How tough will it be to make the U.S. Olympic team? Consider that the three Americans to win majors in 2019 — Woods, Brooks Koepka and Gary Woodland — are currently not in Olympic qualifying position.

The U.S. has seven of the top nine in the Official World Golf Ranking, which is calculated differently than Olympic qualifying.

MORE: Nosferatu is golf’s Olympic rankings guru. Who is he?

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He controversially beat Roy Jones Jr. for Olympic gold. He wishes he had silver.

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The last South Korean boxer to win an Olympic gold medal has spent the past 32 years wishing it was a silver.

Entering the men’s light-middleweight final against an American teenager named Roy Jones Jr. on the last day of the 1988 Games in Seoul, Park Si-Hun fantasized about etching his name in the pantheon of South Korean sports legends in front of a delirious home crowd.

He did get his gold three rounds later, but not the way he envisioned.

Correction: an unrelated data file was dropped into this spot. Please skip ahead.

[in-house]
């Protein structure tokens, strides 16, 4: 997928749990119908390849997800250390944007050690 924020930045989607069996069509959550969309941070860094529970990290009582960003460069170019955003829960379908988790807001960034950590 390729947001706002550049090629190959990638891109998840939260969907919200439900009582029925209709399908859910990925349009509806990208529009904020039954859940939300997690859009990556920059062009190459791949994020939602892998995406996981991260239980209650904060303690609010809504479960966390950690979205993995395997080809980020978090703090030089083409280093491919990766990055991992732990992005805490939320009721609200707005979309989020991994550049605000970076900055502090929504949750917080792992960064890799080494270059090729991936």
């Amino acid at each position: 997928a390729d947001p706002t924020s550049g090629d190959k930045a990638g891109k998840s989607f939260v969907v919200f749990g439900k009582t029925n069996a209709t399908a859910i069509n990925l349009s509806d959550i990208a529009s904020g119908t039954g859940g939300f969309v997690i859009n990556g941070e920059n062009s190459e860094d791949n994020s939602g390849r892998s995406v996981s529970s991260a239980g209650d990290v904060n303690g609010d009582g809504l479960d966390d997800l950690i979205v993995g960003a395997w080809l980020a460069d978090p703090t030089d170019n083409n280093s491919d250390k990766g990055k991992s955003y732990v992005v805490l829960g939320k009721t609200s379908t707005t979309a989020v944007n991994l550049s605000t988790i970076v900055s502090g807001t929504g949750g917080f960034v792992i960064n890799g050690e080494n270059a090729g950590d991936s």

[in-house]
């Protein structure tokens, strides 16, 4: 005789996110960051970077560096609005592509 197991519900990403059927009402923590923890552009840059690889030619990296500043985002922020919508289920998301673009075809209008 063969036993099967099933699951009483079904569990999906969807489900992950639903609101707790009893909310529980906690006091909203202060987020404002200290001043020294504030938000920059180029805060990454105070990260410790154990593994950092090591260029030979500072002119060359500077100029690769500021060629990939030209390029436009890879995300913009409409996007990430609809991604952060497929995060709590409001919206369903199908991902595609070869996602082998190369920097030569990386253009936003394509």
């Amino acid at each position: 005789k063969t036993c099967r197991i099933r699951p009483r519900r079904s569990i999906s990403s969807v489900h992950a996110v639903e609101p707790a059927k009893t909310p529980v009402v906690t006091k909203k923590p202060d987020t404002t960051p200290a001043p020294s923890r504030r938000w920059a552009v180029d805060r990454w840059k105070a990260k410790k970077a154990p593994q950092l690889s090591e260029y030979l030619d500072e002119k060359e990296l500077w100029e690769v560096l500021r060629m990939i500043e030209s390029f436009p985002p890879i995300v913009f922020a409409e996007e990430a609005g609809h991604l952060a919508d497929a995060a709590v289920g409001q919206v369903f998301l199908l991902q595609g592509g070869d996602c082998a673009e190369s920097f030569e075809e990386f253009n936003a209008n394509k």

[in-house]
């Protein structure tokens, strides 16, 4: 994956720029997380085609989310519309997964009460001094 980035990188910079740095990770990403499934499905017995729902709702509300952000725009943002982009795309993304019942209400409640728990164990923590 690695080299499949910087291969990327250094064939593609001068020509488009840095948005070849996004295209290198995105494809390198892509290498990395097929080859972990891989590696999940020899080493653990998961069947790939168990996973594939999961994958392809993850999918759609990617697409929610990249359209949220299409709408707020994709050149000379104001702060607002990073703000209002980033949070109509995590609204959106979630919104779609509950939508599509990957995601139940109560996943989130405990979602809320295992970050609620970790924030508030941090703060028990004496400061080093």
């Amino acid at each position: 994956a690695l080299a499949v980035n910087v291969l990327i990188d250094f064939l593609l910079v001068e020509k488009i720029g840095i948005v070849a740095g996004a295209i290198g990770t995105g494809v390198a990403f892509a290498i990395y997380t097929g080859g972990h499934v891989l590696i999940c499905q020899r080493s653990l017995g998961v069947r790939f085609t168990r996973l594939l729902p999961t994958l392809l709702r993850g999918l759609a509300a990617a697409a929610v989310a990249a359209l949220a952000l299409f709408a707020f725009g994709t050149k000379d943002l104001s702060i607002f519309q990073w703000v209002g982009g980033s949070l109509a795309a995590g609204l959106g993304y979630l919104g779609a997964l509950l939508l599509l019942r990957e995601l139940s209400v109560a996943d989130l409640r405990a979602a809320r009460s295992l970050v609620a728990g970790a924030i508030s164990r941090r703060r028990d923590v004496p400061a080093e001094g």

Park’s win by a 3-2 decision remains as one of the most controversial moments in boxing history, as Jones had seemed to dominate the fight from start to finish.

The outcome drew instant criticism and disdain, even from South Koreans, who heckled Park at the podium and bombarded local TV stations with phone calls protesting that the country’s home advantage had gone too far.

Jones went on to have a phenomenal professional career, retiring in 2018 with a 66-9 record that cemented him as one of the sport’s all-time greats. He is now a boxing commentator and is planning to fight Mike Tyson in an exhibition of retired greats later this year.

Deeply shaken and scarred, Park quietly retired at the end of the Seoul Games and spent the next 13 years as a middle- and high-school teacher in a rural seaside town before making a return to competitive boxing as a coach.